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I Tore Down My Perfect Life

A Personal Perspective: I am a proud queer.

I study mental health across the lifespan. My interest in this area became personal when I allowed myself to apply the themes of belonging, being, and becoming to my own life. These three terms, while defined differently by various researchers and authors, dictate who we’ve been, where we are, and where we’re going.

During the pandemic, I finally had the time and space to put those concepts into action and reevaluate my marriage to a man, my comfortable life, perfect for so many people, but not for me. Over the months of quarantine, I forged a new path and walked out as a whole person embracing the fullness of my identity. I found my superpower, my voice.
All my life, I have craved true belonging. I was fortunate, I belonged to an incredible family, had several groups of wonderful friends, and was a member of other communities like church organizations and professional agencies. Even so, have you ever stood among people you believe you belong to and felt alone and unseen? That was me. I felt this often because I wasn’t being truthful. I grew to accept my internal isolation as a part of life.

I was a teenager when I learned to abandon myself in exchange for love, acceptance, and belonging, in whatever form it arrived. I gave away my preferences, ideals, and thoughts as a way of life by doing what was asked and falling in line. One memory haunts me still. A girl from my high school tried to buy prom tickets. According to the rules, if you wanted to bring someone from an outside school as your date you had to list their name and school on a sign-up sheet. She wrote down the name of a girl, her girlfriend, and was denied tickets and was told it was forbidden to bring another girl as a date. This student fought back. She took her story to the local media station where it gained significant attention, but most of it was negative. Teenagers can be so brutal. They ridiculed, mocked, and ostracized her. I wish I had spoken up in her defense or stood beside her in the hallway and told her she wasn’t alone. I abandoned what I knew to be true to fit in.

I also knew I was attracted to women, but after witnessing her treatment, I tamped down those thoughts and completely abandoned that part of myself. When I abandoned myself, I learned to get my sense of security outside myself. That false sense of validation felt incredibly gratifying at first, but it never lasted. If it had, I wouldn’t have found myself chronically anxious and frequently crying in my metaphorical and literal closet.

I created a life I thought was right. Then, when I was in my late twenties the world shifted. I couldn’t rely on my overscheduled life to keep me distracted. During quarantine, I was separated from the groups of people I aimed to please. The moment in history demanded an answer to the question: Is this how I want to live, as poet Mary Oliver famously said, my ‘One wild and precious life?’ Before the pandemic halted our world, the fear and threat of not belonging muffled those kinds of questions in my mind. I silenced them. I buried them so deeply that I made life-altering decisions with one goal: to ensure my entire being appeared exactly as needed to belong.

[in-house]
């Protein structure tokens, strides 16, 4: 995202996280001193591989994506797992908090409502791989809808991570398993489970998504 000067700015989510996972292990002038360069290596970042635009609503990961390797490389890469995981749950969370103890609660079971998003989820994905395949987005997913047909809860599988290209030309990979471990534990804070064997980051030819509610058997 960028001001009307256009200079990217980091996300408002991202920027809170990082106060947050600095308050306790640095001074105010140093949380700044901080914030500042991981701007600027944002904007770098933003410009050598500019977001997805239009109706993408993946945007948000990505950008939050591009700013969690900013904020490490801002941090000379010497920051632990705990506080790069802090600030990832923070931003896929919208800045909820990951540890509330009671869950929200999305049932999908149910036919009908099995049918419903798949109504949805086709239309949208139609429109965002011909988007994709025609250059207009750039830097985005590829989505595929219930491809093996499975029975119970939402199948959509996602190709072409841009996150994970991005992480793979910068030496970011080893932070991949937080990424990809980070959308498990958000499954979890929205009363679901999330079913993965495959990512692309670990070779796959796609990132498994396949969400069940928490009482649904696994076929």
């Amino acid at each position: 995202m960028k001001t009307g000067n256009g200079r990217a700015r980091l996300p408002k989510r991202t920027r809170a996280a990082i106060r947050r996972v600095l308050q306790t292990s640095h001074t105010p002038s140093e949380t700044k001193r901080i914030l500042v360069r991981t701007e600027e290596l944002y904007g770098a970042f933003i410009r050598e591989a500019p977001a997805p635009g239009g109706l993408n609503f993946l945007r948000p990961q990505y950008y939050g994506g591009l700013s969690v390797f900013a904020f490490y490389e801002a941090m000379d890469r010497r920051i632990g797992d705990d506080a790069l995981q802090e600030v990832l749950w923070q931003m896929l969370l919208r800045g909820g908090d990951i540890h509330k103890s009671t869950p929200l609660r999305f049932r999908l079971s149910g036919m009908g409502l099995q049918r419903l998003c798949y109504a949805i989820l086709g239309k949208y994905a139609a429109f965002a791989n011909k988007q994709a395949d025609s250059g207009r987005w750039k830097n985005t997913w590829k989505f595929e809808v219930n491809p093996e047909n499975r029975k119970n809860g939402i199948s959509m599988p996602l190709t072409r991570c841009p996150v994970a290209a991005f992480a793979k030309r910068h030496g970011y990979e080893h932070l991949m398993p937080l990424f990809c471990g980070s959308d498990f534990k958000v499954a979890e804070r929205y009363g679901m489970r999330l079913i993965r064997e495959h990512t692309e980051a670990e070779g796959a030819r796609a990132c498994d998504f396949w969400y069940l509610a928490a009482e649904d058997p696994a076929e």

I became a young adult who, by mainstream standards, had all the right boxes checked. But by internal gauges, I was missing a crucial connection: The one with myself. During that stillness of 2020, my once quieted voice, and the version of myself I bent to belong for years begged to be given permission to speak, like a thunderstorm demands to be heard. The voice of my Self came bursting out and cracked across the sky like lightning. I had never needed permission to be me, I realized. What I needed was to sit undistracted with the little girl who lives inside of me and remind her that it is her right in this life to be seen and heard exactly as she is. Children have a way of reintroducing you to those parts of yourself.

It became much easier to understand what the little girl inside of me needed while I sat cradling my precious daughter in my arms. I gave birth four months before the pandemic hit us. I knew now, she would forever be watching, and I would forever be setting the example.

No more shapeshifting and no more fitting into molds. I would no longer surrender parts of myself, but rather introduce her to who I was. Those that welcomed her would stay and those who didn’t could decide to go. I couldn’t keep spending my energy trying to control the outcome. When I relinquished control, I experienced true belonging, at last. I belonged to myself for the first time.

For a while, the truth I had been suppressing became a storm that created a path of destruction when I tore apart the life I was living. I caused ripples of hurt when I used my voice to communicate my truth: I am a proud queer daughter, sister, cousin, aunt, ex-wife, friend, and partner. Today, I am not accepted by everyone. I’m not involved with as many groups. But when I stand among people now, I feel seen and not alone. I am divorced, dating, and co-parenting. My story is still being written and, in this chapter, I have a peace that permeates within me and a beautiful sense of ease in life. I’m living a reality I once only dreamed about. Each time I lean over to kiss my girlfriend I’m amazed that this is the life I get to live.

There has been pain. There has been sorrow. There has also been a reclamation. Each time I harness my superpower, my voice, the little girl who lives inside says, thank you for setting her free and the little girl who now holds my fingertips as she gazes towards my eyes will grow to know her truth is always safe with me.